Lunch with Professor Inbar

June 18, 2010 by J-Wire Staff
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Professor Efraim Inbar is a professor of political studies at Israel’s Bar-Ilan University and is considered to be the foremost strategic analyst in Israel. He spoke yesterday to members of Sydney’s media

Israel’s relationship with Turkey is one subject on which he is highly regarded as an expert.

Professor Efraim Inbar

He told the meeting that Ataturk had done much to modernise Turkey during his period as president and that up until recently Turkey had perceived the Middle East as being corrupt. Ataturk had distanced his country from the Middle East becoming part of NATO during the Cold War. Turkey fought with the Americans in Korea. Inbar said: “In recent years we have seen a change in Turkish orientation and foreign policy”. He said that there had been a return to religion refuting Marx’s claim that religion was the opiate for the people and claiming that Marx underestimated the role it plays in international affairs.

In 2002, a resurgence of Islam in Turkey had lead to a change of government. Professor Inbar said that the successful re-election of the Government in 2007 had made the ruling factions “more confident in showing their true colours”, not just internationally but also domestically. He illustrated this by saying that one of his favourite restaurants in Instanbul which he visited three weeks ago no longer serves alcohol.

The professor told the meeting that Turkey remains the only NATO country which welcomed Iranian President Ahmadinejad on an official visit as well as one by President Oman al-Bashir of the Sudan…a man officially accused of war crimes in Darfur. Turkey is the only NATO country which has not invoked sanctions against Iran.He pointed out that Turkey had shown a reluctance to identify too closely with the United States in 2003 by refusing to open up a front against Iraq.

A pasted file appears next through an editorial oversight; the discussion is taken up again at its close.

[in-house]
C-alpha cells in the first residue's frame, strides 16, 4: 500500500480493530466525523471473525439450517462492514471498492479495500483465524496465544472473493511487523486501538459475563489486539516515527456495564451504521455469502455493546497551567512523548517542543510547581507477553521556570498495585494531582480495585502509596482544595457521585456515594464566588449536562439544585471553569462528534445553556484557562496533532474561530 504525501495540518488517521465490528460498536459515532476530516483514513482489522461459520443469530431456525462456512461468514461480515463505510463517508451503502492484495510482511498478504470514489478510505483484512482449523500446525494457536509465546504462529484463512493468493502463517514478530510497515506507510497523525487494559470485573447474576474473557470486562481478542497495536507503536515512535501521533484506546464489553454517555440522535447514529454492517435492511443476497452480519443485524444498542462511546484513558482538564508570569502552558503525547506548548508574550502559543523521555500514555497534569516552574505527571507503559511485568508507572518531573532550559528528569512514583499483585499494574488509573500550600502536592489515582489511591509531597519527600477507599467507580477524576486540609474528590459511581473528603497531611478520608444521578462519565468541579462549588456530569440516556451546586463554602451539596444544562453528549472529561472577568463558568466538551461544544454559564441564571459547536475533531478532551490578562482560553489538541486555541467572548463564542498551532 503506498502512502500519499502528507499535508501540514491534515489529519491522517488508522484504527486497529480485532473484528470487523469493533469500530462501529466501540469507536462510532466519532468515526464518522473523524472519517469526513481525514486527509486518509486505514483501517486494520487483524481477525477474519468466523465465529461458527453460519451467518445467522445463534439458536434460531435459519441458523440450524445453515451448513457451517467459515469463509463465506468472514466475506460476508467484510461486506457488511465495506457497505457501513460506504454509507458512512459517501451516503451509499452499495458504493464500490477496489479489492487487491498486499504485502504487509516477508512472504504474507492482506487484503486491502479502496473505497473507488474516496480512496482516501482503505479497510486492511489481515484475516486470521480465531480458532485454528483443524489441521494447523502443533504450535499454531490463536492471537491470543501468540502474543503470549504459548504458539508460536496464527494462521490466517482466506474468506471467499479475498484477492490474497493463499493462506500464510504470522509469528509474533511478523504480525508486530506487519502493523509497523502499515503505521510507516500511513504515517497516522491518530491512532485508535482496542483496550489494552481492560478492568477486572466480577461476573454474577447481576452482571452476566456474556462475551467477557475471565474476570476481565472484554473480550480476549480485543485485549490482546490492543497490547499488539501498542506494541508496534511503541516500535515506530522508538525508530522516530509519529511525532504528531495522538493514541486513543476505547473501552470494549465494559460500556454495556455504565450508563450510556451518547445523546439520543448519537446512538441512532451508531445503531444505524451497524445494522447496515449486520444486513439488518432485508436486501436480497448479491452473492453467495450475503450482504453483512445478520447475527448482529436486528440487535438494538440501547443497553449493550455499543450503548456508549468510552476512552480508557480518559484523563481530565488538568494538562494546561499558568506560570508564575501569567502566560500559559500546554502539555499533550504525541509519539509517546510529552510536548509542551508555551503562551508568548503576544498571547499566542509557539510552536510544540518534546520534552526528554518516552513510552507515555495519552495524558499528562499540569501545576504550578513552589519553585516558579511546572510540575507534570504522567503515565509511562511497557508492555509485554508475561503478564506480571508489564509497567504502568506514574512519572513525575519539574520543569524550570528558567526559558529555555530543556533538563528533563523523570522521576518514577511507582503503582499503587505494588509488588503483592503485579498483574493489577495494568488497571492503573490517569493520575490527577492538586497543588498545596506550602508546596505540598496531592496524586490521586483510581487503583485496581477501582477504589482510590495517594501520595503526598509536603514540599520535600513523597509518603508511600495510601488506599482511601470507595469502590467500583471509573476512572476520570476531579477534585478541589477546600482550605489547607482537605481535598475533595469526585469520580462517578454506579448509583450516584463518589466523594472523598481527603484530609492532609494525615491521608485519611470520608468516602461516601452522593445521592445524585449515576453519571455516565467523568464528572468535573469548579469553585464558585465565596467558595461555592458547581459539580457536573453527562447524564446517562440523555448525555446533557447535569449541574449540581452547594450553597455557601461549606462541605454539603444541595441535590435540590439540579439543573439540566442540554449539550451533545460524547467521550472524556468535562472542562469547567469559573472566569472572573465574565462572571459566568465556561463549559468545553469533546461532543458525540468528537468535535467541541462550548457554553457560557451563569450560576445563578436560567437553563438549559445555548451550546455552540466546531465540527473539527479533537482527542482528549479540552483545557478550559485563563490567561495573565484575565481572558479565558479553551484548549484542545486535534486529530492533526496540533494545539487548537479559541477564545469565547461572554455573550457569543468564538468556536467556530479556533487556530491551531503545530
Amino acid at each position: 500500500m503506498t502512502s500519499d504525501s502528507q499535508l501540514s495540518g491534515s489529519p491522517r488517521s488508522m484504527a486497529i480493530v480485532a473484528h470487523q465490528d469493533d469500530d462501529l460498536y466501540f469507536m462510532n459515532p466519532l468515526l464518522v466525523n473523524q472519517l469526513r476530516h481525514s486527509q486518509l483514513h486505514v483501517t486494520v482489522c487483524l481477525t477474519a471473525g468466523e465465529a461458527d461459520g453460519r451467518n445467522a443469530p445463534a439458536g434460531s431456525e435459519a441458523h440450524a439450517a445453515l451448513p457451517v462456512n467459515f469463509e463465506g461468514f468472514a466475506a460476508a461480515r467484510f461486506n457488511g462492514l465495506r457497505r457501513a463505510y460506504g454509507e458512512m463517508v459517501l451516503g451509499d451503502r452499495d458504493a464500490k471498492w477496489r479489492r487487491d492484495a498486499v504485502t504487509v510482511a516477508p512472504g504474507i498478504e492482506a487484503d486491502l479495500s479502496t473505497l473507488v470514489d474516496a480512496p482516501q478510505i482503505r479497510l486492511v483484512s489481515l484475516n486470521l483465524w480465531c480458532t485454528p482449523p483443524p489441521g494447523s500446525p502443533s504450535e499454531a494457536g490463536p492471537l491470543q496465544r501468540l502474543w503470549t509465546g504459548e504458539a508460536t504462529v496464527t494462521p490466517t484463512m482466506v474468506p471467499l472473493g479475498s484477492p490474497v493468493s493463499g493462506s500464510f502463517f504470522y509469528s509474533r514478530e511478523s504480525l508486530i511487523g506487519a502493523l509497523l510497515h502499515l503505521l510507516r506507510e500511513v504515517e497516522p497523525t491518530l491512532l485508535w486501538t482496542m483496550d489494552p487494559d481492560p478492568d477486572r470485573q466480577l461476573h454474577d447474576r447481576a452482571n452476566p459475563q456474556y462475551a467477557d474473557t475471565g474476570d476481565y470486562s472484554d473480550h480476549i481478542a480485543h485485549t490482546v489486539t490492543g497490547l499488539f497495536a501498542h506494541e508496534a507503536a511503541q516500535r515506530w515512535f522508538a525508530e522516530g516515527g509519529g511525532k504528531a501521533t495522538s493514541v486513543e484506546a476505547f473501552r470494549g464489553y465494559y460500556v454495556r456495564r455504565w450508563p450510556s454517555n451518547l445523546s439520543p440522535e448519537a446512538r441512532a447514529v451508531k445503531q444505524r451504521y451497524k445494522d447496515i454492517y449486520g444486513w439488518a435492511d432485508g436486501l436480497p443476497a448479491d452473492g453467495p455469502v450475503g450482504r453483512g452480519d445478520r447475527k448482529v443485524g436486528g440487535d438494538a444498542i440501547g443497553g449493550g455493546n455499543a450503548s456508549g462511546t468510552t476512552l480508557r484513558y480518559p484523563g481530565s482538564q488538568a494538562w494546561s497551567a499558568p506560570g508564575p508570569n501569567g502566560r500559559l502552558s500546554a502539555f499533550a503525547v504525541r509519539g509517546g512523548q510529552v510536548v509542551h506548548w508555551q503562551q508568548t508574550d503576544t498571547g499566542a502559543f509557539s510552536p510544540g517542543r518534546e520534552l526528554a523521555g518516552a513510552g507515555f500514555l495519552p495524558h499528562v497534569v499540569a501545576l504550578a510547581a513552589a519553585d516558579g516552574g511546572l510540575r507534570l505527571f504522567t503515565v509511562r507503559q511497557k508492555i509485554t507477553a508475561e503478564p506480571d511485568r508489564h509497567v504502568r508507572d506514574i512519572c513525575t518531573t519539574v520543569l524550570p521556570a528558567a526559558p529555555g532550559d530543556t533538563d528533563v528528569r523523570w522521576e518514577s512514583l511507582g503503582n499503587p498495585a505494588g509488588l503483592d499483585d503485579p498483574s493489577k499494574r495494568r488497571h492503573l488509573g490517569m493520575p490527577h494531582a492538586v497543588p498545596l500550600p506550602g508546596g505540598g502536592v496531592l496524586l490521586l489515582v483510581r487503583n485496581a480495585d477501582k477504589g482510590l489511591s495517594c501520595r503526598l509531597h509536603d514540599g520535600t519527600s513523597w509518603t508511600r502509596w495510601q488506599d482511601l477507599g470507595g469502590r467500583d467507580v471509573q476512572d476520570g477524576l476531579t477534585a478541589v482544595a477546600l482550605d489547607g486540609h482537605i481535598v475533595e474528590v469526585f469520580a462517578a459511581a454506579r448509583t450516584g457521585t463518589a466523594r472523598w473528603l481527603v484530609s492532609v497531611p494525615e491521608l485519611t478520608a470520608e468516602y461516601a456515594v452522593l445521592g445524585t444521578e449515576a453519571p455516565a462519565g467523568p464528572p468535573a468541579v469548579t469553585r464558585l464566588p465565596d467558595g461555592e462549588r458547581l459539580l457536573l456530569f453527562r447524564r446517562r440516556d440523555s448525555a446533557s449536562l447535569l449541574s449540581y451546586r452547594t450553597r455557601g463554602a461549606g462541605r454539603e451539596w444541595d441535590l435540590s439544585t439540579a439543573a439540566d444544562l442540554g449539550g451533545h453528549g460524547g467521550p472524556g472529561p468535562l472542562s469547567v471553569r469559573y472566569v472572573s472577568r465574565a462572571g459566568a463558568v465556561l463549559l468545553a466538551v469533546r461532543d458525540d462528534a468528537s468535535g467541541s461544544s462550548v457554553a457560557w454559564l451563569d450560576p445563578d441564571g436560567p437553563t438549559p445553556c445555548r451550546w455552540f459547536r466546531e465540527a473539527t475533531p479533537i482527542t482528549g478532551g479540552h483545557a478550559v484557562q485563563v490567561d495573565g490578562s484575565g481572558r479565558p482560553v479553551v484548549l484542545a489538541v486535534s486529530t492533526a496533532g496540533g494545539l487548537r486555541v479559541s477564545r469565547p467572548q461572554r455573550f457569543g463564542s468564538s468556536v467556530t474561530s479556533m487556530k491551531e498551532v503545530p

He went into detail about changes of processes in Turkey as how the Islamists have infiltrated the police and as to how the nomination process for the courts’ judges had been affected as well as the attitude of the Turkish people towards accession to the European Market.

Professor Inbar said that Turkish Prime Minister Erdogan “is comfortable in the shouks in Damascus and Teheran and is culturally closer to the Middle East. He pointed out that the Turkish Prime Minister does not speak English and said that “there has been a clear distancing of Turkey from the West in recent years”.

According to Professor Inbar, Turkey’s relations with Israel today reflect this type of policy. He said: “Today we see Turkey siding with Hamas and Iran which are radical forces in the Middle East and have indicated support for Hezbollah. This is of great concern because Turkey is an important country and one of the largest in the Middle East and have the largest army in NATO with the exception of the United States.”

He pointed out that there was a shift of the balance of power in the Middle East, pointing out that whereas Turkey did not have energy sources it was acting as a bridge to Europe with massive pipelines, especially to Russia passing through its borders indicating a rising alliance between Turkey, Russia and Iran. According to the professor, during the cold war, Turkey had served as a buffer between Russia and the Middle East